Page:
In several inflammatory conditions such as rheumatoid arthritis or sepsis, the regulatory mechanisms of inflammation are inefficient and the excessive inflammatory response leads to damage to the host. Sirtuins are class III histone deacetylases that modulate the activity of several transcription factors that are implicated in immune responses. In this study, we evaluated the impact of sirtuin inhibition on the activation of lipopolysaccharide (LPS)-stimulated J774 macrophages by assessing the production of inflammatory cytokines. The pharmacologic inhibition of sirtuins decreased the production of tumour necrosis factor-alpha (TNF-alpha) interleukin 6 (IL-6) and Rantes. The reduction of cytokine production was associated with decreased nuclear factor kappa B (NF-kappaB) activity and inhibitor kappa B alpha (IkappaBalpha) phosphorylation while no impact was observed on the phosphorylation status of p38 mitogen-activated kinase (p38 MAPK). This work shows that sirtuin pharmacologic inhibitors are a promising tool for the treatment of inflammatory conditions. [less ▲]

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See detailIncreased hypoxia-inducible factor 1alpha expression in lung cells of horses with recurrent airway obstruction.
Toussaint, Marie ULg; Fievez, Laurence ULg; Desmet, Christophe ULg et al

in BMC Veterinary Research (2012), 8(1), 64

ABSTRACT: BACKGROUND: Recurrent airway obstruction (RAO, also known as equine heaves) is an inflammatory condition caused by exposure of susceptible horses to organic dusts in hay. The immunological ... [more ▼]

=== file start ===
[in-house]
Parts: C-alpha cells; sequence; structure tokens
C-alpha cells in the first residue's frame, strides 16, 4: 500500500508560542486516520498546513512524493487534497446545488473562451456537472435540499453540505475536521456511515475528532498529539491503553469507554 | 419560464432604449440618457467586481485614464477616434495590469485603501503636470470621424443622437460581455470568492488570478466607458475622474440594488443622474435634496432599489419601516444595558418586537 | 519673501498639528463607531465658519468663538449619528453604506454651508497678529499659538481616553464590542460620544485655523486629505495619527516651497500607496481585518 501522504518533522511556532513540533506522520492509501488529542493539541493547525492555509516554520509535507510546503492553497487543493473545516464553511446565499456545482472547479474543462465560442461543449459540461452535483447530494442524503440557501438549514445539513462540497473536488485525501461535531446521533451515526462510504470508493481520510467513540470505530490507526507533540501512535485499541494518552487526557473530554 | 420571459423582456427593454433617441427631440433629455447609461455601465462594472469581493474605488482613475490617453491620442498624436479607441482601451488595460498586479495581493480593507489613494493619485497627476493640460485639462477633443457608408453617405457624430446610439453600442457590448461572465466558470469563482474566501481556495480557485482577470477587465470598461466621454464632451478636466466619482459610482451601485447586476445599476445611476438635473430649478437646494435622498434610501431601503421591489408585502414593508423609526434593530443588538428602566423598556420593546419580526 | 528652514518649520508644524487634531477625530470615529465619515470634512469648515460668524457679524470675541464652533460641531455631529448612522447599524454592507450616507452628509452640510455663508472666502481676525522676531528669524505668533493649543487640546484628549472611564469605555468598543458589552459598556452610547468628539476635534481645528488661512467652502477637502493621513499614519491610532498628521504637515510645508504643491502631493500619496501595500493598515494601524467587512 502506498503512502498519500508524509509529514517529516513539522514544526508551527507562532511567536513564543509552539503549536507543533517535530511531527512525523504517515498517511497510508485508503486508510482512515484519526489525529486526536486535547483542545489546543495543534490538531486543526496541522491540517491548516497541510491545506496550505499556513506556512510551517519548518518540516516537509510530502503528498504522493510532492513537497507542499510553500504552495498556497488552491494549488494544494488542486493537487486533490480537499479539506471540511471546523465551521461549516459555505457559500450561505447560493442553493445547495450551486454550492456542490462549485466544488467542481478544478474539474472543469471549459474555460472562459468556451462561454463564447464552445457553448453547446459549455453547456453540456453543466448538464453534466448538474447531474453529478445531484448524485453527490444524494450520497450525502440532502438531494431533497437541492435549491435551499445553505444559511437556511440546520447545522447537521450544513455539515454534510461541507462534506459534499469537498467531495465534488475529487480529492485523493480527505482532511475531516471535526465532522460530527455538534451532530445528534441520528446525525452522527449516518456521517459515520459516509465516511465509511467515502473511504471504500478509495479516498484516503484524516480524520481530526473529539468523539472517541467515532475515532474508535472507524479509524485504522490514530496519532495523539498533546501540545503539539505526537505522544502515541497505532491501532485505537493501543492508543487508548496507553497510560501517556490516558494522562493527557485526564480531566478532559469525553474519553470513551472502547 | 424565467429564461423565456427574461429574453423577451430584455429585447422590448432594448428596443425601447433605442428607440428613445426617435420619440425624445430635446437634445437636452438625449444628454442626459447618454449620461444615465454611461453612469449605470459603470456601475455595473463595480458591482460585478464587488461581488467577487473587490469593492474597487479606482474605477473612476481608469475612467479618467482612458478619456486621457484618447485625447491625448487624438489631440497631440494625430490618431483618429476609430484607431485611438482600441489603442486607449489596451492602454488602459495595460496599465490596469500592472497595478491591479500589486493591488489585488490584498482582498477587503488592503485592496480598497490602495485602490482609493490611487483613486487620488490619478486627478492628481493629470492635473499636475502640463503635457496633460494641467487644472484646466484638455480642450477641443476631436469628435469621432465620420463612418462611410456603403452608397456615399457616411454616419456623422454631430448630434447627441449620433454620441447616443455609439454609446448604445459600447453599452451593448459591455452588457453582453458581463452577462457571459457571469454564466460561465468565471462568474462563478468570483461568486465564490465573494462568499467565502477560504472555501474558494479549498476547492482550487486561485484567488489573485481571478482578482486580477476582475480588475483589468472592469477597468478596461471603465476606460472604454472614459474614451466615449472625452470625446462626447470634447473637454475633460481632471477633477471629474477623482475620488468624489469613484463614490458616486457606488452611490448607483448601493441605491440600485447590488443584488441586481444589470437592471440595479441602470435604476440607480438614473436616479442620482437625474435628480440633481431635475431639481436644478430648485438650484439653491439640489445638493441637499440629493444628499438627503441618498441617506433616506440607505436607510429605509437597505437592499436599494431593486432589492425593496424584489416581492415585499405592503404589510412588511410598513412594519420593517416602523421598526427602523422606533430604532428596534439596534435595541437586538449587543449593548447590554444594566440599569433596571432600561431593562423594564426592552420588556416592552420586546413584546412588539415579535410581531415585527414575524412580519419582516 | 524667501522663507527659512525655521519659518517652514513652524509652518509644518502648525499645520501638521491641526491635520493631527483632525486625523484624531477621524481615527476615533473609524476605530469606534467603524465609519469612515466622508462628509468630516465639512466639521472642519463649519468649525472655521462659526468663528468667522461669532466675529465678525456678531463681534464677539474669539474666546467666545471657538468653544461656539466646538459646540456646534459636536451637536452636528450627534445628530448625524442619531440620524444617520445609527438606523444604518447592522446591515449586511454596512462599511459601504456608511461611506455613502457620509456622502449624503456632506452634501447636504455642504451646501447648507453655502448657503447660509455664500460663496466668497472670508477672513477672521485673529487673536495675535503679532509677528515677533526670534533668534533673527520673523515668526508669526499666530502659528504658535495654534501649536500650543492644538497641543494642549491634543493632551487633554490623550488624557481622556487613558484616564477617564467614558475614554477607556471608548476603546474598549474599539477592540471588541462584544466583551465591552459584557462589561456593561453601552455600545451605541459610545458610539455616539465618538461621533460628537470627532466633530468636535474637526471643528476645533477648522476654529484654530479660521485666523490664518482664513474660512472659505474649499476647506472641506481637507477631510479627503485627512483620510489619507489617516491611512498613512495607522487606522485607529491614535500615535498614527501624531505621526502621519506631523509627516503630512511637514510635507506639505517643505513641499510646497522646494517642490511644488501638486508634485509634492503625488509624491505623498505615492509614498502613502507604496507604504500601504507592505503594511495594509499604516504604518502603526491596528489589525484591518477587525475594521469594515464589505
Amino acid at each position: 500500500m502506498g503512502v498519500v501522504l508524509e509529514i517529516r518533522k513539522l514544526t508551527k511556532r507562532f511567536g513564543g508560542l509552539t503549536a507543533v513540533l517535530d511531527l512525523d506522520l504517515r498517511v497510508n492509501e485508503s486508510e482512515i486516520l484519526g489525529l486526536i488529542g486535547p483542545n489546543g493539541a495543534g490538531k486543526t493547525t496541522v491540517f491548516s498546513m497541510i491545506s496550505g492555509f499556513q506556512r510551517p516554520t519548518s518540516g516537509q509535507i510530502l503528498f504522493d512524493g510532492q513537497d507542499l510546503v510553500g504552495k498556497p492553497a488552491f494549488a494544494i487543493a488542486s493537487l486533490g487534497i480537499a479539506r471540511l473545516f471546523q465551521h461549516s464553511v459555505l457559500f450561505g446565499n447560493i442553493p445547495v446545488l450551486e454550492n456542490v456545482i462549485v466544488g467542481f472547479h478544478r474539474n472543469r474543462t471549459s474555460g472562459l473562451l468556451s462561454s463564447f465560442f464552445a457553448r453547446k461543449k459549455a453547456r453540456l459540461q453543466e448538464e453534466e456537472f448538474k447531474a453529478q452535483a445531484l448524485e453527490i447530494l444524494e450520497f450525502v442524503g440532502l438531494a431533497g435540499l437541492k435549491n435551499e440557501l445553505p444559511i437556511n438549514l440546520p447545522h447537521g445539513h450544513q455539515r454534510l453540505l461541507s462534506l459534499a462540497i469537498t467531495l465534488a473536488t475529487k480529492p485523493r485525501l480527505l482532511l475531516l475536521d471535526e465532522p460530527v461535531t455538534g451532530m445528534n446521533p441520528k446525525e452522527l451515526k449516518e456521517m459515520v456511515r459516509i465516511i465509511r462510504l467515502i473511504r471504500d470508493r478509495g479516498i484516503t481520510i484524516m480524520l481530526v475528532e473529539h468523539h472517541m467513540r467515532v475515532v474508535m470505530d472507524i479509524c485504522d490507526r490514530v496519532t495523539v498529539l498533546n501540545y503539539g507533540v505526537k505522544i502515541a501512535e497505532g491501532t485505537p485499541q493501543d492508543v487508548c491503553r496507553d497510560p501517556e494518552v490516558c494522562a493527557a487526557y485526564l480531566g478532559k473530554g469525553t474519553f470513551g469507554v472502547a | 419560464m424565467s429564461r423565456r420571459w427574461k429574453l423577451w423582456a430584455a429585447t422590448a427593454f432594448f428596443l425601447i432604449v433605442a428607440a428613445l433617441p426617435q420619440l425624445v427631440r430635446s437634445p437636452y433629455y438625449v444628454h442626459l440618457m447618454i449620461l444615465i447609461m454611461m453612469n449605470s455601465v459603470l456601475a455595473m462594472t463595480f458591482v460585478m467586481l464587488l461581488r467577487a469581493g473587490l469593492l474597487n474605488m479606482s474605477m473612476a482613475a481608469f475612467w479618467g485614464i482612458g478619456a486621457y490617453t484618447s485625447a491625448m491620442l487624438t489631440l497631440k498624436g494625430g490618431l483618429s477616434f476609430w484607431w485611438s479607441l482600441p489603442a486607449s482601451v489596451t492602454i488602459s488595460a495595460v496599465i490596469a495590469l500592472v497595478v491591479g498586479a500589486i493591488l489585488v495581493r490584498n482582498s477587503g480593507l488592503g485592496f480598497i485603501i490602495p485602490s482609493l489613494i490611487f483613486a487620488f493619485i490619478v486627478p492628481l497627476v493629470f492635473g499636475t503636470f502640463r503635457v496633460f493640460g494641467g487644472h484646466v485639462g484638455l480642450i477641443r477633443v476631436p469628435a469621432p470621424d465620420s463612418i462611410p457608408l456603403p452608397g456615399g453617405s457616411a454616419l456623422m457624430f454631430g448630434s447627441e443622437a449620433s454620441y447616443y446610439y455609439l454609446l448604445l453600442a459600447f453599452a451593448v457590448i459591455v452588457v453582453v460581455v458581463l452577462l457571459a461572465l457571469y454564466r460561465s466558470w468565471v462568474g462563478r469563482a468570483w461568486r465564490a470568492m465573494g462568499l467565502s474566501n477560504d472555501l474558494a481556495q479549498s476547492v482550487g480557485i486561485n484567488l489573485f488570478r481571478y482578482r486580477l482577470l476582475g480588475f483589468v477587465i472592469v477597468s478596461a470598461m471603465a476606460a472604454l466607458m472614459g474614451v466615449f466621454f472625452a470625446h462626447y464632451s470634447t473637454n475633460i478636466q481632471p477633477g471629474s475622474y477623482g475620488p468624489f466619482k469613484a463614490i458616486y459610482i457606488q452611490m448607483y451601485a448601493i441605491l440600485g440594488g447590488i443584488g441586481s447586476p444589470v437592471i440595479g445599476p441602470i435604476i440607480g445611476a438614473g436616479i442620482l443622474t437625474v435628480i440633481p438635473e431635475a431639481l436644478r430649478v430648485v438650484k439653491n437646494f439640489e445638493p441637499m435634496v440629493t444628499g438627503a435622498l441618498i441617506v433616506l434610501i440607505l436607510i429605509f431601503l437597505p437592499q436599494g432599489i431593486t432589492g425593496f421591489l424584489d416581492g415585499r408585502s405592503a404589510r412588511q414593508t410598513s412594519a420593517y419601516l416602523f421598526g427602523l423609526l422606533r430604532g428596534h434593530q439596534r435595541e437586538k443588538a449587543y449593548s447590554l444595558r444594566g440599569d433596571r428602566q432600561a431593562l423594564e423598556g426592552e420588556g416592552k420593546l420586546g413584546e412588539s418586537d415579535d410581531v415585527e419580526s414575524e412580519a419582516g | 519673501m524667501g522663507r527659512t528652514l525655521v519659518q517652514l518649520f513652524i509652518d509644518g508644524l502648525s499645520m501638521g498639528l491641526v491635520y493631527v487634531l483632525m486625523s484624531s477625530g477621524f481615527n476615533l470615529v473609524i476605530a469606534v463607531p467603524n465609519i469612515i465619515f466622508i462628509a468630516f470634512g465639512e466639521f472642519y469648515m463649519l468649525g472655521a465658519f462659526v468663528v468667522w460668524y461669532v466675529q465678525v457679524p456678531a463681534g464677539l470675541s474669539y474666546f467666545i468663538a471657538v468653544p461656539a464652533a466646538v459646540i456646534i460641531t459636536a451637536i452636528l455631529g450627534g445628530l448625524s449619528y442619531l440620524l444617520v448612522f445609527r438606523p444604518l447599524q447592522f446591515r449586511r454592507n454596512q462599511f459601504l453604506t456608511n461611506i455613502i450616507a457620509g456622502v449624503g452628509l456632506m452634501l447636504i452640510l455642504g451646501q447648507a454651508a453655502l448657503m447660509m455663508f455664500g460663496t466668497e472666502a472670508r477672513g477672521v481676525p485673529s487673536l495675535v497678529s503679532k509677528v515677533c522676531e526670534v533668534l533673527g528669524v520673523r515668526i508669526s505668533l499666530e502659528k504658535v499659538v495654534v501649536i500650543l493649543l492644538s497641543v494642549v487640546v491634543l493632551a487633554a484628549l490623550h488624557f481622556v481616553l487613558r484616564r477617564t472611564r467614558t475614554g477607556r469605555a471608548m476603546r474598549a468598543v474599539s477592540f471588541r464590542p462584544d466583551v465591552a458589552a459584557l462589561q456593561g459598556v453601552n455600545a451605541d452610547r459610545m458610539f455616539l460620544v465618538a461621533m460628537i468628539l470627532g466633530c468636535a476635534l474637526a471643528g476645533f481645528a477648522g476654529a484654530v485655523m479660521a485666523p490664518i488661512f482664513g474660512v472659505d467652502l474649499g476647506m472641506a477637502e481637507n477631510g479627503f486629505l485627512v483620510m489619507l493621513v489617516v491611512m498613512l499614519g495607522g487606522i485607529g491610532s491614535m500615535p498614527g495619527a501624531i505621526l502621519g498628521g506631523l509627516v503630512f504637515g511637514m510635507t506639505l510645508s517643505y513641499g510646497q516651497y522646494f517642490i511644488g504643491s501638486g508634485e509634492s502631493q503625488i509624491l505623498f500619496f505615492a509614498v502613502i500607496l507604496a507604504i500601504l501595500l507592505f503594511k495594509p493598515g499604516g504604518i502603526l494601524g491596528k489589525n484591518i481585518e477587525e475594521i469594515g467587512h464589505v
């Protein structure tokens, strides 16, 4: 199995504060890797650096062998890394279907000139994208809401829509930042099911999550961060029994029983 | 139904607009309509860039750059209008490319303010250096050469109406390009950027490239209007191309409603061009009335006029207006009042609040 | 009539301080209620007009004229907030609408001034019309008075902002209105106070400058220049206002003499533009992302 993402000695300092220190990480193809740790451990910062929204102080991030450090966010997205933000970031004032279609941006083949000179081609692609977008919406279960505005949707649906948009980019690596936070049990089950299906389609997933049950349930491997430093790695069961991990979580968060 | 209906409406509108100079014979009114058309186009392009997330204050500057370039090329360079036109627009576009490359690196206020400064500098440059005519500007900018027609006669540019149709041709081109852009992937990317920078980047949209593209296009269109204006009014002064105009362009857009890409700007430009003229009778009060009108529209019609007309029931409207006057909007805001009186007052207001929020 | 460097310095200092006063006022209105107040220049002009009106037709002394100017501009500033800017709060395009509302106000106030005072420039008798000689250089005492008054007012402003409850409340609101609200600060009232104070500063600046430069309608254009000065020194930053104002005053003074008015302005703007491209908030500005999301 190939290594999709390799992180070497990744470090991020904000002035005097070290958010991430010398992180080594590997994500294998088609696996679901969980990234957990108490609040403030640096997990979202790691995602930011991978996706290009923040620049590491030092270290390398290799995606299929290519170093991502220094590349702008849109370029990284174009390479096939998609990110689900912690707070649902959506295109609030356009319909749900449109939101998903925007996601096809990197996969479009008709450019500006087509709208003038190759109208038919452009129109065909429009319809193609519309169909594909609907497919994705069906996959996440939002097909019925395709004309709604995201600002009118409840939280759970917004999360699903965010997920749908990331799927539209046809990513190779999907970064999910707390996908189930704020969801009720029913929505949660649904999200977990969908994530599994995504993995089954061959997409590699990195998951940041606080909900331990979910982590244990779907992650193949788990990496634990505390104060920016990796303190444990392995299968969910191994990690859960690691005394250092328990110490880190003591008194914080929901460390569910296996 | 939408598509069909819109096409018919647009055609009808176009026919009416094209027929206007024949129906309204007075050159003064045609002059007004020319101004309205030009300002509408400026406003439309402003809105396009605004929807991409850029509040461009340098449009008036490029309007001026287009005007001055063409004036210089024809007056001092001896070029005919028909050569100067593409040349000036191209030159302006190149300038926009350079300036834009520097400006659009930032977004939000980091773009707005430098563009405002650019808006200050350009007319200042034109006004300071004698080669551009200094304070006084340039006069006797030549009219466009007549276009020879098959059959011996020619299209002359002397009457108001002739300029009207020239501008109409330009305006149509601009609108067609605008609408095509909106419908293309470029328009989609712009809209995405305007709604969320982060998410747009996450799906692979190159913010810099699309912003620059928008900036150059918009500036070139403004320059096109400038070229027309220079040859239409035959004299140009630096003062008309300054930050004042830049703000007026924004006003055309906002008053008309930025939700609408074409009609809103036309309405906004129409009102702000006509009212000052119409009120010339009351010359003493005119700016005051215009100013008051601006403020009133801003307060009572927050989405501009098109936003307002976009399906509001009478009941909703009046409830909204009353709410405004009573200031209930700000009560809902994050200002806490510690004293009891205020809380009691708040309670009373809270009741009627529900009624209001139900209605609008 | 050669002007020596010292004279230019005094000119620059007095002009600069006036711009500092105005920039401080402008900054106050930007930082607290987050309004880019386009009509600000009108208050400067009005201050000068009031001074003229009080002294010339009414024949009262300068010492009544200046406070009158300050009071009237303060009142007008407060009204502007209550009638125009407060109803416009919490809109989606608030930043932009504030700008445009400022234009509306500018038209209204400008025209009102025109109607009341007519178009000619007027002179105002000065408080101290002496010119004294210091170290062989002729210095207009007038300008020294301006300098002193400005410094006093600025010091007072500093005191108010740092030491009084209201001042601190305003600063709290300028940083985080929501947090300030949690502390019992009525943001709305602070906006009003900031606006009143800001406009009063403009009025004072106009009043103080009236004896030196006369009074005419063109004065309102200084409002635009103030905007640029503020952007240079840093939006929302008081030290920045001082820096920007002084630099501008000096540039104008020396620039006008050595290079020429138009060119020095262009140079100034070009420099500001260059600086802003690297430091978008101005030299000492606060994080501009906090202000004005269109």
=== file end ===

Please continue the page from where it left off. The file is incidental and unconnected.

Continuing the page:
ABSTRACT: BACKGROUND: Recurrent airway obstruction (RAO, also known as equine heaves) is an inflammatory condition caused by exposure of susceptible horses to organic dusts in hay. The immunological processes responsible for the development and the persistence of airway inflammation are still largely unknown. Hypoxia-inducible factor (Hif) is mainly known as a major regulator of energy homeostasis and cellular adaptation to hypoxia. More recently however, Hif also emerged as an essential regulator of innate immune responses. Here, we aimed at investigating the potential involvement of Hif1-alpha in myeloid cells in horse with recurrent airway obstruction. RESULTS: In vitro, we observed that Hif is expressed in equine myeloid cells after hay dust stimulation and regulates genes such as tumor necrosis factor alpha (TNF-alpha), interleukin-8 (IL-8) and vascular endothelial growth factor A (VEGF-A). We further showed in vivo that airway challenge with hay dust upregulated Hif1-alpha mRNA expression in myeloid cells from the bronchoalveolar lavage fluid (BALF) of healthy and RAO-affected horses, with a more pronounced effect in cells from RAO-affected horses. Finally, Hif1-alpha mRNA expression in BALF cells from challenged horses correlated positively with lung dysfunction. CONCLUSION: Taken together, our results suggest an important role for Hif1-alpha in myeloid cells during hay dust-induced inflammation in horses with RAO. We therefore propose that future research aiming at functional inactivation of Hif1 in lung myeloid cells could open new therapeutic perspectives for RAO. [less ▲]